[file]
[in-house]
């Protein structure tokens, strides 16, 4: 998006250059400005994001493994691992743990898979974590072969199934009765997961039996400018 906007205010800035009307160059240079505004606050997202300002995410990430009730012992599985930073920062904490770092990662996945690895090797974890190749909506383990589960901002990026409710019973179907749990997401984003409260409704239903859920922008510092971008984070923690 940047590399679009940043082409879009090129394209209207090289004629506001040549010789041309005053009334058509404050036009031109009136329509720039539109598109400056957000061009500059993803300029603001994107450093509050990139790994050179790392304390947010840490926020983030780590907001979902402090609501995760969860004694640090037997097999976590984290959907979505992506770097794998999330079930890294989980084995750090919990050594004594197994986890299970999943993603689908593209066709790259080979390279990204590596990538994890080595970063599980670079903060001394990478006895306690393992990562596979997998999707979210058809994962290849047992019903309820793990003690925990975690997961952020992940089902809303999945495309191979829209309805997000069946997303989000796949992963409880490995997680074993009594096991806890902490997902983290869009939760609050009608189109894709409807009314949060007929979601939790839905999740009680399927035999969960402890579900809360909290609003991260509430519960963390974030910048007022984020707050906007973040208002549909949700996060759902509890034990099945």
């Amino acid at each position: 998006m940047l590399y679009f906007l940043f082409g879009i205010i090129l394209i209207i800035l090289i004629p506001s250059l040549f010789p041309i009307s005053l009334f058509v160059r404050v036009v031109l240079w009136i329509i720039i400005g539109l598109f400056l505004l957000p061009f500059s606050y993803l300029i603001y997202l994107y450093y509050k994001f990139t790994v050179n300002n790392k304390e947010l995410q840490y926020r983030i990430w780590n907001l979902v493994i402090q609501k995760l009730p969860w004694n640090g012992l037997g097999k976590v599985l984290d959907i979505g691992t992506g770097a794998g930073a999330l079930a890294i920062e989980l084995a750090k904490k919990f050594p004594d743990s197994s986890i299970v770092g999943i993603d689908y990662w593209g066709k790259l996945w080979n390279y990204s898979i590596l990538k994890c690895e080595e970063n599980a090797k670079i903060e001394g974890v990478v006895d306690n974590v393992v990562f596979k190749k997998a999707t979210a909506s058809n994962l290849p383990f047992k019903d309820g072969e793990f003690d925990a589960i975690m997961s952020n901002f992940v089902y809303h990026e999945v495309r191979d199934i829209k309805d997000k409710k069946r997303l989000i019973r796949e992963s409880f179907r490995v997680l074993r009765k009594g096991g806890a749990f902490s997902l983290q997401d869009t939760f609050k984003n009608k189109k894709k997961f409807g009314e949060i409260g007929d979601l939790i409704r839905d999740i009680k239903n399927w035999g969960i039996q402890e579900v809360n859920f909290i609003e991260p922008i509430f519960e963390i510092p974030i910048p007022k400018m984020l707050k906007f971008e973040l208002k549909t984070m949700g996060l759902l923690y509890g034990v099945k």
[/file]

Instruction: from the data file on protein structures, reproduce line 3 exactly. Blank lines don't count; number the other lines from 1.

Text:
């Amino acid at each position: 998006m940047l590399y679009f906007l940043f082409g879009i205010i090129l394209i209207i800035l090289i004629p506001s250059l040549f010789p041309i009307s005053l009334f058509v160059r404050v036009v031109l240079w009136i329509i720039i400005g539109l598109f400056l505004l957000p061009f500059s606050y993803l300029i603001y997202l994107y450093y509050k994001f990139t790994v050179n300002n790392k304390e947010l995410q840490y926020r983030i990430w780590n907001l979902v493994i402090q609501k995760l009730p969860w004694n640090g012992l037997g097999k976590v599985l984290d959907i979505g691992t992506g770097a794998g930073a999330l079930a890294i920062e989980l084995a750090k904490k919990f050594p004594d743990s197994s986890i299970v770092g999943i993603d689908y990662w593209g066709k790259l996945w080979n390279y990204s898979i590596l990538k994890c690895e080595e970063n599980a090797k670079i903060e001394g974890v990478v006895d306690n974590v393992v990562f596979k190749k997998a999707t979210a909506s058809n994962l290849p383990f047992k019903d309820g072969e793990f003690d925990a589960i975690m997961s952020n901002f992940v089902y809303h990026e999945v495309r191979d199934i829209k309805d997000k409710k069946r997303l989000i019973r796949e992963s409880f179907r490995v997680l074993r009765k009594g096991g806890a749990f902490s997902l983290q997401d869009t939760f609050k984003n009608k189109k894709k997961f409807g009314e949060i409260g007929d979601l939790i409704r839905d999740i009680k239903n399927w035999g969960i039996q402890e579900v809360n859920f909290i609003e991260p922008i509430f519960e963390i510092p974030i910048p007022k400018m984020l707050k906007f971008e973040l208002k549909t984070m949700g996060l759902l923690y509890g034990v099945k």